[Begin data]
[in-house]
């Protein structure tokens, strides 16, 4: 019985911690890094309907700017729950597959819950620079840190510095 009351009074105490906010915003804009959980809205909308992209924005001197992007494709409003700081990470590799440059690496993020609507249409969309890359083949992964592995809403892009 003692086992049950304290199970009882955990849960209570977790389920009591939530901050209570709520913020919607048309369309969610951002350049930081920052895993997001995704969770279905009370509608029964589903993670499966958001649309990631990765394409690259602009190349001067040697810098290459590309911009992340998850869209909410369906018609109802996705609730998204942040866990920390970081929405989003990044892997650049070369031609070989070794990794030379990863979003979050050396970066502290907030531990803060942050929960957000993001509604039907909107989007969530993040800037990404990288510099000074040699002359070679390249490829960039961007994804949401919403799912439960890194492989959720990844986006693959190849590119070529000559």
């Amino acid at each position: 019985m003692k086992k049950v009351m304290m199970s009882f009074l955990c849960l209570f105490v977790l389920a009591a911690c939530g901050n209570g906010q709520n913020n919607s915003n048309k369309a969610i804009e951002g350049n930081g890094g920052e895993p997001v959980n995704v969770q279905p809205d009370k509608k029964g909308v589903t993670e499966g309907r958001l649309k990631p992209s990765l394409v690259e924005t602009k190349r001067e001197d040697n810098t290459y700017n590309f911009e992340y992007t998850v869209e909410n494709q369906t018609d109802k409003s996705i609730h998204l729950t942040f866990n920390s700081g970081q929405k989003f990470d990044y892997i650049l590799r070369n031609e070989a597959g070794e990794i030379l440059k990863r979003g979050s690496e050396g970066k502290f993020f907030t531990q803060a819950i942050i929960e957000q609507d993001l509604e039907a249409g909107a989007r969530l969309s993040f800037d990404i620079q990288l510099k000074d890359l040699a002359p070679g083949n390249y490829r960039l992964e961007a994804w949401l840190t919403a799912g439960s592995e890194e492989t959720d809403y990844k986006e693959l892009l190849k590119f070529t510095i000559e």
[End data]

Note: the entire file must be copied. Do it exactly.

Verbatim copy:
[in-house]
């Protein structure tokens, strides 16, 4: 019985911690890094309907700017729950597959819950620079840190510095 009351009074105490906010915003804009959980809205909308992209924005001197992007494709409003700081990470590799440059690496993020609507249409969309890359083949992964592995809403892009 003692086992049950304290199970009882955990849960209570977790389920009591939530901050209570709520913020919607048309369309969610951002350049930081920052895993997001995704969770279905009370509608029964589903993670499966958001649309990631990765394409690259602009190349001067040697810098290459590309911009992340998850869209909410369906018609109802996705609730998204942040866990920390970081929405989003990044892997650049070369031609070989070794990794030379990863979003979050050396970066502290907030531990803060942050929960957000993001509604039907909107989007969530993040800037990404990288510099000074040699002359070679390249490829960039961007994804949401919403799912439960890194492989959720990844986006693959190849590119070529000559």
């Amino acid at each position: 019985m003692k086992k049950v009351m304290m199970s009882f009074l955990c849960l209570f105490v977790l389920a009591a911690c939530g901050n209570g906010q709520n913020n919607s915003n048309k369309a969610i804009e951002g350049n930081g890094g920052e895993p997001v959980n995704v969770q279905p809205d009370k509608k029964g909308v589903t993670e499966g309907r958001l649309k990631p992209s990765l394409v690259e924005t602009k190349r001067e001197d040697n810098t290459y700017n590309f911009e992340y992007t998850v869209e909410n494709q369906t018609d109802k409003s996705i609730h998204l729950t942040f866990n920390s700081g970081q929405k989003f990470d990044y892997i650049l590799r070369n031609e070989a597959g070794e990794i030379l440059k990863r979003g979050s690496e050396g970066k502290f993020f907030t531990q803060a819950i942050i929960e957000q609507d993001l509604e039907a249409g909107a989007r969530l969309s993040f800037d990404i620079q990288l510099k000074d890359l040699a002359p070679g083949n390249y490829r960039l992964e961007a994804w949401l840190t919403a799912g439960s592995e890194e492989t959720d809403y990844k986006e693959l892009l190849k590119f070529t510095i000559e």